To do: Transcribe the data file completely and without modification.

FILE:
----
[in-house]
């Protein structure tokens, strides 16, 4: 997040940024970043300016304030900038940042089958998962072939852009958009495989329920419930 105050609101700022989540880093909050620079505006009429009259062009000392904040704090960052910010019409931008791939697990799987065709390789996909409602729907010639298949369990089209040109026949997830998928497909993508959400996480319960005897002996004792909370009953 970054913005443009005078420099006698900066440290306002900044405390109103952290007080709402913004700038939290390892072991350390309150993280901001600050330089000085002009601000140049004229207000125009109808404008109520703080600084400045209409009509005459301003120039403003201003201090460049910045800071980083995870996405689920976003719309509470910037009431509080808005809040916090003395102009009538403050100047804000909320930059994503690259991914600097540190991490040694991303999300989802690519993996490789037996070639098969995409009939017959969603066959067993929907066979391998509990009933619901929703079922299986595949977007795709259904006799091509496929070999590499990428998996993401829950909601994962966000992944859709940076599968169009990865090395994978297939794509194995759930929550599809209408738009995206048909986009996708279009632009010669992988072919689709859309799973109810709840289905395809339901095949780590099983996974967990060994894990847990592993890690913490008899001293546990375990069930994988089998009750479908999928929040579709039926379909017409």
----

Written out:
[in-house]
């Protein structure tokens, strides 16, 4: 997040940024970043300016304030900038940042089958998962072939852009958009495989329920419930 105050609101700022989540880093909050620079505006009429009259062009000392904040704090960052910010019409931008791939697990799987065709390789996909409602729907010639298949369990089209040109026949997830998928497909993508959400996480319960005897002996004792909370009953 970054913005443009005078420099006698900066440290306002900044405390109103952290007080709402913004700038939290390892072991350390309150993280901001600050330089000085002009601000140049004229207000125009109808404008109520703080600084400045209409009509005459301003120039403003201003201090460049910045800071980083995870996405689920976003719309509470910037009431509080808005809040916090003395102009009538403050100047804000909320930059994503690259991914600097540190991490040694991303999300989802690519993996490789037996070639098969995409009939017959969603066959067993929907066979391998509990009933619901929703079922299986595949977007795709259904006799091509496929070999590499990428998996993401829950909601994962966000992944859709940076599968169009990865090395994978297939794509194995759930929550599809209408738009995206048909986009996708279009632009010669992988072919689709859309799973109810709840289905395809339901095949780590099983996974967990060994894990847990592993890690913490008899001293546990375990069930994988089998009750479908999928929040579709039926379909017409």